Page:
Tips on coping during the holidays:
As the holiday season approaches, getting together with friends and family may be something we look forward to. We often think of the holidays as a time for children – a magical time.
But the holidays can conjure up bad memories. Even when personal experiences have changed, the anxiety associated with the past can flood into the present and taint it. Being prepared, knowing your limitations, and planning can keep things manageable.
For the addict in recovery, the holidays can be difficult and a time when there is a risk for relapse. If you are not with your family, this is a time of year when you may miss them more. You may feel lonely even when you are with others. Going back to the basics in recovery is a good way to cope.
Attend extra 12-step or support meetings. Stay involved with recovery activities. Host an event for friends who are also in recovery. Stay in touch with your sponsor and your counsellor if you have one. If you do not have one, get one. Take a few minutes every day for reflection. Use one of those little books that have a daily inspiration. Write a few lines in a diary and work on developing “an attitude of gratitude”.
One of the options for someone recovering from an alcohol problem is to speak to your doctor about using the protective drug, Antabuse. It is not addicting; it only reacts when you drink alcohol. It will make you physically sick. Why would anyone take this stuff, you might ask? When your mind is preoccupied with the idea of drinking all day and night, it is difficult to focus on anything else. Instead of having to make hundreds of decisions during the day not to drink, you make one decision – I am taking Antabuse today. Most people are not interested in testing the reaction. It is like having an insurance policy. It protects you against the impulsive first drink that can lead to disaster. It buys you time to consider your options. It buys you time to let the problem, the stress, or the anxiety to pass. It’s a good tool early in recovery and for times when you are feeling stressed or vulnerable.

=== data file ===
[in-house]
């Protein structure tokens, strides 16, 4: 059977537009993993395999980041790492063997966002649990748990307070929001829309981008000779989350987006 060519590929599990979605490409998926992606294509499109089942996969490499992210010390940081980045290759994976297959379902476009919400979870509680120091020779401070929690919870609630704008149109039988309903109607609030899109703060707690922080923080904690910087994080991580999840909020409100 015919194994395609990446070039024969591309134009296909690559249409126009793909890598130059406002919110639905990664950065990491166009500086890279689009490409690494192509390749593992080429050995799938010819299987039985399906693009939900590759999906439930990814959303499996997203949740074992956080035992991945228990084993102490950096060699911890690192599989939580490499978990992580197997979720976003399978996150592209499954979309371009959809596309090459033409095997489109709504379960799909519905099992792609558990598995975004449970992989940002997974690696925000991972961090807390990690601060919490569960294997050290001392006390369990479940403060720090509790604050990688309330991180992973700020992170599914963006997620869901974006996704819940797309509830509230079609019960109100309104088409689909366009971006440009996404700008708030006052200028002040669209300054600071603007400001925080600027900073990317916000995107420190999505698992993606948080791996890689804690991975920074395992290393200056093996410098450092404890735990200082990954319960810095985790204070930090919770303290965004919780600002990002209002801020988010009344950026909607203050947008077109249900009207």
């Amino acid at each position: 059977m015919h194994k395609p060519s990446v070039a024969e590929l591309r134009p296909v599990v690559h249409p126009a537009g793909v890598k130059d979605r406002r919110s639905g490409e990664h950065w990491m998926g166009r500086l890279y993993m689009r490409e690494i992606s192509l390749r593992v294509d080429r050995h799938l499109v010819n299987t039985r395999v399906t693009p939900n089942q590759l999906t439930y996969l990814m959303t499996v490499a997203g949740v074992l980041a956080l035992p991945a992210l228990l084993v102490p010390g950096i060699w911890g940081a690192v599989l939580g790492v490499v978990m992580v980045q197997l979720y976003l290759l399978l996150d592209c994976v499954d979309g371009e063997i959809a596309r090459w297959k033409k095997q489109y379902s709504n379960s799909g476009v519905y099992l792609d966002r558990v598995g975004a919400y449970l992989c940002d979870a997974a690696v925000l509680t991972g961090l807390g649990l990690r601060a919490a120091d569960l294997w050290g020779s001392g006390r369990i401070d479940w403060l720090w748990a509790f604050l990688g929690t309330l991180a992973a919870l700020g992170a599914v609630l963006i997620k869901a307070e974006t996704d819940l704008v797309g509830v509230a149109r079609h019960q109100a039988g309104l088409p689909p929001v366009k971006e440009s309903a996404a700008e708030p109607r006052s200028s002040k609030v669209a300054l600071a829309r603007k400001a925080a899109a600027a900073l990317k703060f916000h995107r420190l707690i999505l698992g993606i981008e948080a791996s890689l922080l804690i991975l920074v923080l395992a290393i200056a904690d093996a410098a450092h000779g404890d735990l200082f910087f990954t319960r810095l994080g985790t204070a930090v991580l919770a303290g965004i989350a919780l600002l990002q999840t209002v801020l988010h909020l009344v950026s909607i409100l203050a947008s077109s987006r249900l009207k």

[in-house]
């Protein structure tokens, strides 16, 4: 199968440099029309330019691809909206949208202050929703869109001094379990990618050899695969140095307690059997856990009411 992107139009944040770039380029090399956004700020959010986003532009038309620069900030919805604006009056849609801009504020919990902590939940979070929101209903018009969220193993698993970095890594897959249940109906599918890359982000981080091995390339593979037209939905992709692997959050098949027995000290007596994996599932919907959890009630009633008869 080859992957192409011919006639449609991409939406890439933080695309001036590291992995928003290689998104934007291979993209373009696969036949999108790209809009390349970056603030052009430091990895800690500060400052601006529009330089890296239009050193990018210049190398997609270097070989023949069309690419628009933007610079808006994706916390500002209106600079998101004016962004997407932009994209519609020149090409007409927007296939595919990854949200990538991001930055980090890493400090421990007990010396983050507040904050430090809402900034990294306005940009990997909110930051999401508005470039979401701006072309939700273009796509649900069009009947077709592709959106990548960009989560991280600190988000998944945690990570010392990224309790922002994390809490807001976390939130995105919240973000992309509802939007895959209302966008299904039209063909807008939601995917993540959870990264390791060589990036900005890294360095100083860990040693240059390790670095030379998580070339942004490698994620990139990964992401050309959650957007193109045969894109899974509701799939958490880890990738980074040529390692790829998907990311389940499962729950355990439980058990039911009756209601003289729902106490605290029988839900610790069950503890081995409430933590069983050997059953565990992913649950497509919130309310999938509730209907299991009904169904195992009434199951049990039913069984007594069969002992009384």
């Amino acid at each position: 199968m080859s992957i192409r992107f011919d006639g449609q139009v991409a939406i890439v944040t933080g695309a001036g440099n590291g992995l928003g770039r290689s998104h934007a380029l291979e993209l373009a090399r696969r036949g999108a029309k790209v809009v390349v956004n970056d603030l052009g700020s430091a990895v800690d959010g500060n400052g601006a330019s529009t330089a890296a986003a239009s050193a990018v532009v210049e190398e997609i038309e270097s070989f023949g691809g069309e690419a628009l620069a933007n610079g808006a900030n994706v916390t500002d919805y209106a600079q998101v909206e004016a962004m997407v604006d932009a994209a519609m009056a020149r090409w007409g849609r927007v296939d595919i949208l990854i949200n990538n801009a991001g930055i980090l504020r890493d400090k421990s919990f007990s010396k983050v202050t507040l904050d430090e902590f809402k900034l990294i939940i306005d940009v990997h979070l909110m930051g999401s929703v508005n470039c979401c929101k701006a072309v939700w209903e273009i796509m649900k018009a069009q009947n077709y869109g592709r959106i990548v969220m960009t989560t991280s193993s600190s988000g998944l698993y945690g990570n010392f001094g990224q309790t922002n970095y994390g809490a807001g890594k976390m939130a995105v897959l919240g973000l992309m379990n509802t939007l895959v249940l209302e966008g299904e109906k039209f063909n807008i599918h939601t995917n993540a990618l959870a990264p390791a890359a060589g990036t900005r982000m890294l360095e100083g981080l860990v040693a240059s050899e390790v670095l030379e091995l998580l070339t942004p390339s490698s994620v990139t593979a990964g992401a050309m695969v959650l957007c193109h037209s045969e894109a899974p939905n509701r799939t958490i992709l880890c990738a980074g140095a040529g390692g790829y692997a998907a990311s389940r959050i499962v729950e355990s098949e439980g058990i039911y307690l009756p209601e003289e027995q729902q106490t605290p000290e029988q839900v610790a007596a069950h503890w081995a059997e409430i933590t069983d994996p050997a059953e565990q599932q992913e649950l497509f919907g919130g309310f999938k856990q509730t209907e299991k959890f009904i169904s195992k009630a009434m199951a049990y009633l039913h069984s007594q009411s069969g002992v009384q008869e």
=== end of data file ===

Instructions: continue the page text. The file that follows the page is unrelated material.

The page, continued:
If alcohol is not a problem for you, you still need to be cautious. For many drug addicts, the risk of relapse to their main drug is through beer or alcohol.
There are also new medications available that help reduce cravings. Ask your doctor if there is something suitable for you. However, medications do not change your lifestyle, so be vigilante in your recovery.
Parties and events will continue into January and pop up during the year. Plan for the event. Will there be alcohol or drugs? Is the venue a safe place; a place where you will not be triggered? Who will you go with? Try not to go alone. You can plan to arrive late and to leave early. Have a secret signal that lets the other person know that you are feeling uncomfortable and would like to leave.
Eating breakfast, lunch and dinner plus a mid-morning, mid-afternoon and evening snack helps your blood sugar level not to drop. Mood swings and cravings are reduced when you eat regularly and include protein, carbohydrates and a little fat in your diet.
A good brisk walk is a simple way to get some exercise and also help you to cope better with stress. Watch your coffee intake. Coffee is a stimulant. It can make some people agitated and interfere with sleep. Speaking of sleep, make sure you get enough. When you are over-tired, you do not cope as well with stress. Remember ‘HALT’ – don’t get Hungry, Angry, Lonely or Tired!
Be well everyone!
M. Linda Bell
Chief Executive Officer – Bellwood Health Services